Shipping: The Next Generation

December 14, 2018 12:35 pm

This year is proving to be a pivotal one for the concepts surrounding digitalisation in shipping. At the big trade shows, Posidonia and SMM, there have been so many new aspects of the maritime industry to consider. What though, does that mean for the training departments in shipping companies?


Perhaps one of the most fundamental issues to emerge from all the talk of “industry 4.0”, and shipping’s role in it, has been a new language. There are so many new buzzwords to consider, and at least pretend to understand.

From autonomous ships to Generation Z, via blockchain, cybersecurity, digitalisation and a whole slew of new terms. There is so much to wrestle with as shipping changes. However, the industry does not exist in a vacuum, and the evolution has to be set in terms of the wider supply chain and logistics arena.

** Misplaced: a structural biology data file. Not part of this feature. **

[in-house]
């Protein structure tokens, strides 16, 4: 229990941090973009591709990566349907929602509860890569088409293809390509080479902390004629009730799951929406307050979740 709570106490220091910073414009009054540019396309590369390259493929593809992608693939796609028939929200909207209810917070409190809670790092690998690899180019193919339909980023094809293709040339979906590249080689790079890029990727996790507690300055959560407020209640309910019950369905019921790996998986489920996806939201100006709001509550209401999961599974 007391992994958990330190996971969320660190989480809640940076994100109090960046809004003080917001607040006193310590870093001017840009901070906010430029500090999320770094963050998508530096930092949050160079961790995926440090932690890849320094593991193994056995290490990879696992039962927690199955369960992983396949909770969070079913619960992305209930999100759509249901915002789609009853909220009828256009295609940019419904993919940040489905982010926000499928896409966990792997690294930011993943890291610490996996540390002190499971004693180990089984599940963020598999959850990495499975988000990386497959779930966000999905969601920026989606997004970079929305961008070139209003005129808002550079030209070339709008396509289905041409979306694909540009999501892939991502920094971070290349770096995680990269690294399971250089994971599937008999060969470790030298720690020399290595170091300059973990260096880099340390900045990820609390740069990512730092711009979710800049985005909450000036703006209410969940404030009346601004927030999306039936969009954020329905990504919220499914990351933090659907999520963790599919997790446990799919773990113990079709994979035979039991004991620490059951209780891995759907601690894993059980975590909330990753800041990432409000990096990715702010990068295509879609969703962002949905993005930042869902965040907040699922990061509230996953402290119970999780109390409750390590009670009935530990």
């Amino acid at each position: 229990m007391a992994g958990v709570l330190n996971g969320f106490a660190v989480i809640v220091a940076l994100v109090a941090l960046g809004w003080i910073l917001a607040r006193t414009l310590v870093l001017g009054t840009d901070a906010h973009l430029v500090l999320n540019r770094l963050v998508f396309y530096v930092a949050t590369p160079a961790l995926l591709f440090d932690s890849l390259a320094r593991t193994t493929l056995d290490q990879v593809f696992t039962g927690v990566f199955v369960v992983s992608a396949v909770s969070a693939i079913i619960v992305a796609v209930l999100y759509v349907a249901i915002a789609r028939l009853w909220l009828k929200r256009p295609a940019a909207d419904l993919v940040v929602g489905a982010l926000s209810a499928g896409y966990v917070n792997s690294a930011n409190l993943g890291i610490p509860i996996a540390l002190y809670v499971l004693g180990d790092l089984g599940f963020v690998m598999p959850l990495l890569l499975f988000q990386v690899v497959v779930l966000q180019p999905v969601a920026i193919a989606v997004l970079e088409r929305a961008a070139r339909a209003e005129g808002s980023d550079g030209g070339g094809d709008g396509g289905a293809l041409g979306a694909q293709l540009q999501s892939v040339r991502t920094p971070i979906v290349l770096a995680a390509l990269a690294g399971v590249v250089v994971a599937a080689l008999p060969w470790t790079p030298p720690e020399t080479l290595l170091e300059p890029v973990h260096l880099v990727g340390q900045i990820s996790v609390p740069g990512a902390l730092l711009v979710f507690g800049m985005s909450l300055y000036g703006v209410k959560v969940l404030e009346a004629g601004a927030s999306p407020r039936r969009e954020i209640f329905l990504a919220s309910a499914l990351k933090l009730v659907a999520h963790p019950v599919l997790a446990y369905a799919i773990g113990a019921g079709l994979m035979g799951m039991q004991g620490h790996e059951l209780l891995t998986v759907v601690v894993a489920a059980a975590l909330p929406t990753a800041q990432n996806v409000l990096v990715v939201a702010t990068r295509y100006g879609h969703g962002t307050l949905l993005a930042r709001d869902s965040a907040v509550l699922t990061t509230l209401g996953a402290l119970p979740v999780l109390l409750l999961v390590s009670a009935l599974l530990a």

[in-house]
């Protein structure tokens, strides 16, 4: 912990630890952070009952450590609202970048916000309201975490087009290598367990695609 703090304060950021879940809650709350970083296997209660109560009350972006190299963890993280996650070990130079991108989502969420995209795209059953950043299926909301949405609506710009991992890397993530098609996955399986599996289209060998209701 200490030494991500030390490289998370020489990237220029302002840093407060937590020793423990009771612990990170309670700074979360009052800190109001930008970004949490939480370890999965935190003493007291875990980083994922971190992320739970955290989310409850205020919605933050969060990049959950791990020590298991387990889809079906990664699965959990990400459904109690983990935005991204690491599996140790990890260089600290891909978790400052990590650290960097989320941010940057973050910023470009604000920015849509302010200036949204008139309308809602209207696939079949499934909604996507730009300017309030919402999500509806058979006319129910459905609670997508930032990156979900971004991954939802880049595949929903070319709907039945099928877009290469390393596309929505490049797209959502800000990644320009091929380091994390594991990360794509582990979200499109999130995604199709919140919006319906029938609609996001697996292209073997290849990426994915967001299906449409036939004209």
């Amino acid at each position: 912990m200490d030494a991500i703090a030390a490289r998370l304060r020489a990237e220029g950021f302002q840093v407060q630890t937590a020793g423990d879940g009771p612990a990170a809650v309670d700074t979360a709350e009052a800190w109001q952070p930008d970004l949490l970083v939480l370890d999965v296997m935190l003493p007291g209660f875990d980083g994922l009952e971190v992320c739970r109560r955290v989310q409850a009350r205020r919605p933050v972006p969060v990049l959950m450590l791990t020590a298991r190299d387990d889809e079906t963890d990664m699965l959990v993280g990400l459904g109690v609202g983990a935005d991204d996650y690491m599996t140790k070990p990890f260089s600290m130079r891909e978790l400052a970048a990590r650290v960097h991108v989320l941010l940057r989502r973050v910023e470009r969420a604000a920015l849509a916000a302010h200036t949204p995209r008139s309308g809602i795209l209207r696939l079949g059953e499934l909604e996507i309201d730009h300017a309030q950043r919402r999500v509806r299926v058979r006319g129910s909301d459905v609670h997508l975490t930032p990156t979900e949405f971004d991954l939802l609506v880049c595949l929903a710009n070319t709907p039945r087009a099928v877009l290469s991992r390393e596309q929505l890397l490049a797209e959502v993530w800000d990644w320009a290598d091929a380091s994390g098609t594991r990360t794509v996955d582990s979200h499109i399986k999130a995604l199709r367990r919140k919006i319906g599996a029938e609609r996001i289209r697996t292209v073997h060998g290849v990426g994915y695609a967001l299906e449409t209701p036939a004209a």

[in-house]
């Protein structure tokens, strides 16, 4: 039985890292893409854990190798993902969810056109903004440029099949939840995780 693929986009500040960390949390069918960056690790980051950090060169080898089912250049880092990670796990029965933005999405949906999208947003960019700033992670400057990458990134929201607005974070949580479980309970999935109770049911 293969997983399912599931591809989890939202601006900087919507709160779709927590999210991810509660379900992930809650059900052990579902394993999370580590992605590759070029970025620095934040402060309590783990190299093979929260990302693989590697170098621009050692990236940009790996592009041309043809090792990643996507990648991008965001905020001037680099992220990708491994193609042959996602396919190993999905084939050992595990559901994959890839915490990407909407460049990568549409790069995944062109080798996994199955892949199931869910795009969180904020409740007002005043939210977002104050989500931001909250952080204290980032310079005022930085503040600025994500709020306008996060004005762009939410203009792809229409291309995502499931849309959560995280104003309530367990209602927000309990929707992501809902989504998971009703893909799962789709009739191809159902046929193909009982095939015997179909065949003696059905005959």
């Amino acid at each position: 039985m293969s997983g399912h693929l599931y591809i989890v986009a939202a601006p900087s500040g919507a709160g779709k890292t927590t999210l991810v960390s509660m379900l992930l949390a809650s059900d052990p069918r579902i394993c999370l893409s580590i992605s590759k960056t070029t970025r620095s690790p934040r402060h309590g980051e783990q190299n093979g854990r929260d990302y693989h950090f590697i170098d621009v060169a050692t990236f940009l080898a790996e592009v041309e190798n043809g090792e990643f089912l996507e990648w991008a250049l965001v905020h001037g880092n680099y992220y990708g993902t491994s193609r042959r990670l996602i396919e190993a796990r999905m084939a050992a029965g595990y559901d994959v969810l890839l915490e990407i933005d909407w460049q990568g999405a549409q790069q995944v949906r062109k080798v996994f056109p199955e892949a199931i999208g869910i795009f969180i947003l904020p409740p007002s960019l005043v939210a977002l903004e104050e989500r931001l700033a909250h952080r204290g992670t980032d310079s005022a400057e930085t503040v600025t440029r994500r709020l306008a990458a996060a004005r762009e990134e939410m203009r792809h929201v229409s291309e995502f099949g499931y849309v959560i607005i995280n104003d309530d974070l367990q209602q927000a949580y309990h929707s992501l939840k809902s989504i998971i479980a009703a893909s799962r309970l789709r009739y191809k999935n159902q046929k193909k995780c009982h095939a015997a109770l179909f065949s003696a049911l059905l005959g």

One of the dangers of rapid change is that it can leave some people and companies behind. Indeed, it can be a lot to take in as shipping struggles to adapt to incoming new fuel regulations, as well as the usual problems of getting cargoes safely moved over oceans.

This can be especially challenging when it comes to seafarers and the human face of shipping. It is one thing to tweak an engine or to find a new bunker supplier. It is another thing altogether to try and change the way our crews are managed, supported and trained.


There seems to be an increasing acceptance that at some point in the future we may well see autonomous ships. There is, however, very little agreement on quite when that might be. Some think it’s tomorrow, while the more prosaic maritime professionals see it far into the future.